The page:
EU Nations Set to Ban GMOs as They Please
If you're a consumer who takes a strong stance against genetically modified (GM) crops, or GMOs, you may want to catch the next plane to Europe. That's because the European Union is only a step away from allowing each of its individual nations to reach their own decisions on what crops and practices to ban, regardless of what the scientific community has to say.
GMOs have been a hot topic of debate for as long as citizens have known about them. That's because the idea of a GMO is pretty frightening. The image of scientists in labs tinkering with our food in unnatural ways, and then asking us to put the product of their experimentation into our bodies is a bit unsettling.
However, it's also important to point out that citizens in the United States have been consuming eight main GM crops for years, with the leading cash crops (corn and soy) also seeing countless modifications in other parts of the world, including the European Union (EU). The US FDA even recently introduced a new GM crop - a genetically edited potato crop that boasts a reportedly lower cancer risk, when compared to breeding kit and organic counterparts.
Amazingly, experts have long claimed that control of GM crops is strongest in the United States and United Kingdom, with EU control more varied and loose.
That's why EU officials have decided that it may be best to leave things up to the discrepancy of individual nations. If proposed amendments to a 2001 EU directive are passed, as they are expected to following a vote in two weeks, individual nations can place their own bans on various GM crops, even if EU officials have already cleared them for distribution and sale.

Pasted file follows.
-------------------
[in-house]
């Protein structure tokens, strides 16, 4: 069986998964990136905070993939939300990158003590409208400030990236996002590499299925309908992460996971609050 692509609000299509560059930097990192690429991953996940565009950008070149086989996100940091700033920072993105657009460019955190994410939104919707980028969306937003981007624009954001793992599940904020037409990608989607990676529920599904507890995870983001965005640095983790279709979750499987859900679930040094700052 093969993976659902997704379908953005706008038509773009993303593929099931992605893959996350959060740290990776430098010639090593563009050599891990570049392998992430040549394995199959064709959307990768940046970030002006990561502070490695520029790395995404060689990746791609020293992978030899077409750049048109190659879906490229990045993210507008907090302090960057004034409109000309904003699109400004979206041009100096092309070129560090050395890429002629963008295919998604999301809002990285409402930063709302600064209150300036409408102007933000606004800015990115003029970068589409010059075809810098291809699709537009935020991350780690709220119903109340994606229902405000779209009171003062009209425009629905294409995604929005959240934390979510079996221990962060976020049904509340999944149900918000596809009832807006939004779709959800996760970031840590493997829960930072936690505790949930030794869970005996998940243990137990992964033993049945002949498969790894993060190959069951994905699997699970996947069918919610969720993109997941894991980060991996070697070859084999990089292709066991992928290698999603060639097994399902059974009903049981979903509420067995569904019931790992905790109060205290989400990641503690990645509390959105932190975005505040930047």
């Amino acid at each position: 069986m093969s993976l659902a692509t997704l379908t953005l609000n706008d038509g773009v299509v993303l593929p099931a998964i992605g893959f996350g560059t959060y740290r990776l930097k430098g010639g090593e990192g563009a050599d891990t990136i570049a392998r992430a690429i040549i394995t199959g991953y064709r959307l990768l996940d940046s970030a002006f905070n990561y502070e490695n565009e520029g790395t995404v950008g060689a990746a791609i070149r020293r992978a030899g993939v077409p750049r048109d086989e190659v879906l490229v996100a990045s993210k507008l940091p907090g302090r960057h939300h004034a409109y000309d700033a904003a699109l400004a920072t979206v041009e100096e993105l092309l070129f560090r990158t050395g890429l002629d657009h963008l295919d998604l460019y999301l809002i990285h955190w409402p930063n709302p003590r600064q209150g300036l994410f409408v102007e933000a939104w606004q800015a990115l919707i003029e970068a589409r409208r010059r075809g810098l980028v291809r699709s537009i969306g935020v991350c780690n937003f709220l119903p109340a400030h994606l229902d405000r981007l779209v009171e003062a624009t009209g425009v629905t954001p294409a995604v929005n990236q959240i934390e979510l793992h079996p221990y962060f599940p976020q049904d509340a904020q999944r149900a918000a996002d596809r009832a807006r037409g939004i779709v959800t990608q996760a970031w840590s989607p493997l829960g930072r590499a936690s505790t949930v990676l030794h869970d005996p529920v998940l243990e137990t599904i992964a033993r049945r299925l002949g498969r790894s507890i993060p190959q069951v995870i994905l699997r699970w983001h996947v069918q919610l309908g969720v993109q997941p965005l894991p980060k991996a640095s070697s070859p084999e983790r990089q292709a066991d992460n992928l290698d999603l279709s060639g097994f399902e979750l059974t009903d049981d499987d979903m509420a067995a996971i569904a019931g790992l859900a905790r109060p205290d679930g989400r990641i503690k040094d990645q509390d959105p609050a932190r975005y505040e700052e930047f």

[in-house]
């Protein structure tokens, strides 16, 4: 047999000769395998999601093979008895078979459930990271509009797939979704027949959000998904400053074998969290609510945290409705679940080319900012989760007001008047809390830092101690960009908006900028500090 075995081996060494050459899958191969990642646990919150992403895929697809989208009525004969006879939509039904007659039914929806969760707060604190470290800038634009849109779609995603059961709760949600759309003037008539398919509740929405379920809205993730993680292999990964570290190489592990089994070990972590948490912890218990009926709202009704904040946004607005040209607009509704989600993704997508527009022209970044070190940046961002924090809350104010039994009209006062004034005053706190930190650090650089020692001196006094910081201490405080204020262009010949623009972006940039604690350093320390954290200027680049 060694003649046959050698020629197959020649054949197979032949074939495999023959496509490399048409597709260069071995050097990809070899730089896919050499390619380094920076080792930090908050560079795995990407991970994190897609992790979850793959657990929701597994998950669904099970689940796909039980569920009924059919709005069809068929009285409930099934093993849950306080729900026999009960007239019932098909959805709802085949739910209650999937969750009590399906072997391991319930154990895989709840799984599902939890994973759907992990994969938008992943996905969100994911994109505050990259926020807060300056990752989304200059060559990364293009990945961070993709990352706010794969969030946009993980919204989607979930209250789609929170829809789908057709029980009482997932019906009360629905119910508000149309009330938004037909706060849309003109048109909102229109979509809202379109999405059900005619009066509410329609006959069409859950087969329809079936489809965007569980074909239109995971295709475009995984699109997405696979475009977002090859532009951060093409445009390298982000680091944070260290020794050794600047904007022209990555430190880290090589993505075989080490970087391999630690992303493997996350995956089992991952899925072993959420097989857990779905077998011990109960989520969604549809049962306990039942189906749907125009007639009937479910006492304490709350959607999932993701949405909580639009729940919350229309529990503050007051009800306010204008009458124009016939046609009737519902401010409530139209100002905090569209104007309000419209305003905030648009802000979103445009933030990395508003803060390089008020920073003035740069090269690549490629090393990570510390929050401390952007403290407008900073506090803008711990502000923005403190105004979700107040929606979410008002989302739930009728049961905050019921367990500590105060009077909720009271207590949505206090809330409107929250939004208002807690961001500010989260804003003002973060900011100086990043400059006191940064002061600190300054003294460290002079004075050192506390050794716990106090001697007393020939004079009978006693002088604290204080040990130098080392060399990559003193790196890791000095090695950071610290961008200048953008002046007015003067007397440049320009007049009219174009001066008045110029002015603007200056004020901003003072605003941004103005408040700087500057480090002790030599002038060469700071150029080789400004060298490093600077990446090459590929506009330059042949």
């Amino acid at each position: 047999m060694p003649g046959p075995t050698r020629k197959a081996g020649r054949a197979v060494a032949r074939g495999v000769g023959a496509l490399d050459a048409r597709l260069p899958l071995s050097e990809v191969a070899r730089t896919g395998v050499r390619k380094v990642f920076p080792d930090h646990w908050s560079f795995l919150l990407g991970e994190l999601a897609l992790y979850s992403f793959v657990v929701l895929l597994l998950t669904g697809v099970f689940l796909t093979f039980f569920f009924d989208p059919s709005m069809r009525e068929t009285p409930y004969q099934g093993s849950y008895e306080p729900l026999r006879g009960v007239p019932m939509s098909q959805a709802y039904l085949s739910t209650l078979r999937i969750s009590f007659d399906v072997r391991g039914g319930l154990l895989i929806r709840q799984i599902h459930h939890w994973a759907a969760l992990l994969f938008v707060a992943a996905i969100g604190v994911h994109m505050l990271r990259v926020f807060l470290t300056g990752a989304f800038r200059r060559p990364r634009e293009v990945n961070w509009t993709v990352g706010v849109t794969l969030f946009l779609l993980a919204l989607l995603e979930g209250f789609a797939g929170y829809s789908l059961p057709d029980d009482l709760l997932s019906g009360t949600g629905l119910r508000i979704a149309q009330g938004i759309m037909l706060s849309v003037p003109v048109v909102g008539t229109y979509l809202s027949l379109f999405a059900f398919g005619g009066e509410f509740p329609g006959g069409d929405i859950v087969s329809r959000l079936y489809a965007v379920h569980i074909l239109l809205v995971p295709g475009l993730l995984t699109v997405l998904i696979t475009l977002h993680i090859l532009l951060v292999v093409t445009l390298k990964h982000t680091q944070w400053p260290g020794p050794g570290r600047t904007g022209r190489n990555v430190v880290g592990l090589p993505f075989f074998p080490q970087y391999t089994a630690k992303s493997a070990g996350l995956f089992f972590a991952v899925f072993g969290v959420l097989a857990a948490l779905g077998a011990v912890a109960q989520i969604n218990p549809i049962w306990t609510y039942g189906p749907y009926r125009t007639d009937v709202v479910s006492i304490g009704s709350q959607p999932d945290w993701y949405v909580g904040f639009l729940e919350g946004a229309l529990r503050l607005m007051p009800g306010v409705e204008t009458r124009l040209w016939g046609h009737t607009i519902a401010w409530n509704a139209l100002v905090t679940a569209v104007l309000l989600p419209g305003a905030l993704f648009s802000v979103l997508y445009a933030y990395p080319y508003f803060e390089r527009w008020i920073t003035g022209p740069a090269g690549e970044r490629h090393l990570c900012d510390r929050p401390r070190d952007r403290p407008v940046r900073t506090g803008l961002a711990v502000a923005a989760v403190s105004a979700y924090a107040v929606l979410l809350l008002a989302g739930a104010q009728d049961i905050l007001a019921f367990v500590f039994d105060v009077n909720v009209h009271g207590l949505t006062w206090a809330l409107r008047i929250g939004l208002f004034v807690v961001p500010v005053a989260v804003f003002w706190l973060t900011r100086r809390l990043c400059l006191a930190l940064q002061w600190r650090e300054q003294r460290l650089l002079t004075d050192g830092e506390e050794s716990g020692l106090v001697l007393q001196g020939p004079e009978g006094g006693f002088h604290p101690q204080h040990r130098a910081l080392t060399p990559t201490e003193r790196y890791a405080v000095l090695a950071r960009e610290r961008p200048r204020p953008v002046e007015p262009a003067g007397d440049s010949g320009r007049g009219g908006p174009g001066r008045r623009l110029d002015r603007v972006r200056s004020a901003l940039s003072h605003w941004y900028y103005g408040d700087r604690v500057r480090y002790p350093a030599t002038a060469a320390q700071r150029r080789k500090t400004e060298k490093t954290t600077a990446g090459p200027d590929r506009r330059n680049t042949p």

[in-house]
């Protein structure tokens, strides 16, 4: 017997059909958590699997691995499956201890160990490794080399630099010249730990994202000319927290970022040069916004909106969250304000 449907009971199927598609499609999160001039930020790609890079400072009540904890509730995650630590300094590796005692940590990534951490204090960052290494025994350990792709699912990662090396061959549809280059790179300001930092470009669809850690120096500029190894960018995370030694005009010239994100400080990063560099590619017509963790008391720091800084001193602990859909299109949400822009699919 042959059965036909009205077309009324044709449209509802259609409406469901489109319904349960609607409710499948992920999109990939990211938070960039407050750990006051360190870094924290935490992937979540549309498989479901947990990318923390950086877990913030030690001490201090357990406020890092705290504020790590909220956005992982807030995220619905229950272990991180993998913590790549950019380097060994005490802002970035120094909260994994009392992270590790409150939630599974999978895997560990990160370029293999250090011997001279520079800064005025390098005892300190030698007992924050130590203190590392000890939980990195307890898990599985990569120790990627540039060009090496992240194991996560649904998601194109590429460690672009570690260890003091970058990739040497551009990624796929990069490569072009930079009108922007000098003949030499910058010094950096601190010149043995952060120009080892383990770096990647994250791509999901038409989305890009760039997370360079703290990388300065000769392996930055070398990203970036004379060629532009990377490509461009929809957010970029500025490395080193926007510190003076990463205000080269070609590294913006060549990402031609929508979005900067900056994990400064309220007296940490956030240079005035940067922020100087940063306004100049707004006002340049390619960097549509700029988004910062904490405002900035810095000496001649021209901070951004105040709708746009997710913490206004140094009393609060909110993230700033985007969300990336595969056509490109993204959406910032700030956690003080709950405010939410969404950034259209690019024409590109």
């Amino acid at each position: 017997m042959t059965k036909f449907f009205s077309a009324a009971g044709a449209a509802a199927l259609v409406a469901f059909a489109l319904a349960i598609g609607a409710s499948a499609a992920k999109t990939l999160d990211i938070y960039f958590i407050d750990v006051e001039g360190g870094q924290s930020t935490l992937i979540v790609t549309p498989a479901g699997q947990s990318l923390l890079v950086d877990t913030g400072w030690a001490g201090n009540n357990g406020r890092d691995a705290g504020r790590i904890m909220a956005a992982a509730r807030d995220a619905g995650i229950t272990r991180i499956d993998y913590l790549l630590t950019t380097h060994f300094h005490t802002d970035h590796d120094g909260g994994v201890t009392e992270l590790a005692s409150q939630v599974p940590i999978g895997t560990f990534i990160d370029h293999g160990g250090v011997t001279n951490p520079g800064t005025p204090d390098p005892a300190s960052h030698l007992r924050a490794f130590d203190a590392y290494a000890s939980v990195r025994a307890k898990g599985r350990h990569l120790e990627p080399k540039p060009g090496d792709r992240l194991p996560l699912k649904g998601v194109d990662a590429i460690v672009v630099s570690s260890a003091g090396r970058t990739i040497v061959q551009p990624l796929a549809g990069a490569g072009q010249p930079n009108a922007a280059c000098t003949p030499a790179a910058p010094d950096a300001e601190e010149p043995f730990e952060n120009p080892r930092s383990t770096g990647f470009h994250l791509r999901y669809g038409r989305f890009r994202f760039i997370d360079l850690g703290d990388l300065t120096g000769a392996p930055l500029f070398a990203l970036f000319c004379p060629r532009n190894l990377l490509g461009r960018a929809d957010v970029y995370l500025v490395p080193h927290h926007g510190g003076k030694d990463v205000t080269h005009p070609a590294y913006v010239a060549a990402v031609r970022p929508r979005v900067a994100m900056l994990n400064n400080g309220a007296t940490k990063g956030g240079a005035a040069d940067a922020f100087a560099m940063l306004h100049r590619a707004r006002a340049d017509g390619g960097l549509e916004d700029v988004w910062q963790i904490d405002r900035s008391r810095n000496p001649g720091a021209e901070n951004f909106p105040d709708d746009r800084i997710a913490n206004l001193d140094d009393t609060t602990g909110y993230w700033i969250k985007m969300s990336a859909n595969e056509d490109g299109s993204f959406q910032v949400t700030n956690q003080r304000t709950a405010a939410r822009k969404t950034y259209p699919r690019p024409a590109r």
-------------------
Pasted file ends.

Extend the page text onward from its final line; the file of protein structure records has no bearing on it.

"The right for European states to legally ban genetically modified crops has taken a major step forward, without the interference of big companies with vested interests," Mute Schimpf, a food campaigner for Friends of the Earth Europe, happily announced in a recent statement. "Parliamentarians sided with the majority of European citizens who are concerned about GM crops and voted for better EU laws to protect the environment and promote genuinely sustainable farming."
More freedom of choice always sounds like a good thing, but backers of GMOs are concerned that the amendments will lead to rash decisions that can adversely impact the agricultural market. (Scroll to read on...)
Countries that want to ban GM crops will no longer be obliged to provide scientific evidence to the European Food Safety Authority that the crops will damage the environment or human health. Instead, they can ban the growth and distribution of crops based on mere rumor or even to avoid public demonstration - a common action taken by organic movements.
Spaeth explained that the approval process for potentially beneficial products - much like the aforementioned US potato - is long and hard, with countless studies and trials before the product can hit the market. It would understandably be frustrating if a crop that just made it through that gauntlet was suddenly banned for an arbitrary and unscientific reason.
And while Spaeth's opinion is likely a biased one, it reflects the views of independent and respected experts like Neil deGrasse Tyson and even David Just, who claim that citizens should be educated more about GMOs before they influence any decision-making concerning the delicate issue.
"Even using long scientific-sounding words make [GM crops] sound like it's been grown in a test tube, and people get scared of it," Just, the co-director of the Cornell Center for Behavioral Economics in Child Nutrition Programs, recently said when meeting with the US subcommittee on Horticulture, Research, Biotechnology, and Foreign Agriculture.
It was argued that if fear is allowed to rule GM decision making, the industry doest stand a chance.
Still, it remains unclear what will truly drive each nation's decision, even if the EU amendments are passed. Currently, the EU has cleared a whopping 50 GM crop varieties for import, while two GMOs can be locally grown.
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